Guest

Products & Services

Cisco IOS Network Address Translation Overview

WHITE PAPER

OVERVIEW

In its simplest configuration, the Network Address Translator (NAT) operates on a router connecting two networks together; one of these networks (designated as inside) is addressed with either private or obsolete addresses that need to be converted into legal addresses before packets are forwarded onto the other network (designated as outside). The translation operates in conjunction with routing, so that NAT can simply be enabled on a customer-side Internet access router when translation is desired.
Use of a NAT device provides RFC 1631-style network address translation on the router hardware. The goal of NAT is to provide functionality as if the private network had globally unique addresses and the NAT device was not present. RFC 1631 represents a subset of Cisco IOS NAT functionality.
Cisco IOS NAT supports "bi-directional translation" through the simultaneous use of "inside source" and "outside source" translations.

TERMINOLOGY

Figure 1

NAT Concepts

Inside

The set of networks that are subject to translation.

Outside

All other addresses. Usually these are valid addresses located on the Internet.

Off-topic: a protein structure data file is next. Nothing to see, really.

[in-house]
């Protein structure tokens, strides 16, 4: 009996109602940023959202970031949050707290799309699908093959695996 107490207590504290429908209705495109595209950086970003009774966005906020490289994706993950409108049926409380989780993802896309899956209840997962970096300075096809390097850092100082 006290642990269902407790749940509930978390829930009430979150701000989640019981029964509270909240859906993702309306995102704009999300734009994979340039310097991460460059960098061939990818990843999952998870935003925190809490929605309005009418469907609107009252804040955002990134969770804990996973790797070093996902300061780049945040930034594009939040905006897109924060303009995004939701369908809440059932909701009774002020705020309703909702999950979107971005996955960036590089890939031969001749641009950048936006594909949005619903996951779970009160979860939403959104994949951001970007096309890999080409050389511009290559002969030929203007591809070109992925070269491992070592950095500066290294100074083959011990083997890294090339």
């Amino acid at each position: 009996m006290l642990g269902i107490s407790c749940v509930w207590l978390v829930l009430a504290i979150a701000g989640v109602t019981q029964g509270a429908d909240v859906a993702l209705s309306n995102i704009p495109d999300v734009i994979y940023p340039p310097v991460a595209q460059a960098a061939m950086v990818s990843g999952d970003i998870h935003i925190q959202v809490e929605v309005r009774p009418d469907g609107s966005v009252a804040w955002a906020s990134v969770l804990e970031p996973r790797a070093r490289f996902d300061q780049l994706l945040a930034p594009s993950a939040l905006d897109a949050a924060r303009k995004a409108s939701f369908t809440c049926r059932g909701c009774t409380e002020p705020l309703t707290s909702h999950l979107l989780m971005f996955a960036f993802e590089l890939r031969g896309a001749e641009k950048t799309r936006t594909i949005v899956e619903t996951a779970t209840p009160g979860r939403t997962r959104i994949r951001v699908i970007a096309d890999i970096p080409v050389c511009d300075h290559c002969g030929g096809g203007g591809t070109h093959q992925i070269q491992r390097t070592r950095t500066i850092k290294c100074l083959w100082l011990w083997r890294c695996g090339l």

Figure 2

NAT Terminology « Inside Addressing»

Inside Local

Configured IP address assigned to a host on the inside network. Address may be globally unique, allocated out of the private address space defined in RFC 1918, or might be officially allocated to another organization

Inside Global

The IP address of an inside host as it appears to the outside network, "Translated IP Address". Addresses can be allocated from a globally unique address space, typically provided by the ISP (if the enterprise is connected to the global Internet)

Figure 3

NAT Terminology "Outside Addressing"

Outside Local

The IP address of an outside host as it appears to the inside network. These addresses can be allocated from the RFC 1918 space if desired.

Outside Global

The configured IP address assigned to a host in the outside network.

Simple Translation Entry

A translation entry which maps one IP address to another.

Extended Translation Entry

A translation entry which maps one IP address and port pair to another.

MAIN FEATURES

Static Address Translation-Telnet 207.33.94.1

The user can establish a one-to-one mapping between local and global addresses
Users can also configure Static address translations to the port level, and use the remainder of the IP address for other translations. Typically where you are performing Port Address Translation (PAT).

Dynamic Address Translation

The user can establish dynamic mapping between the local and global addresses. This is done by describing the local addresses to be translated and the pool of addresses from which to allocate global addresses, and associating the two.

Match Host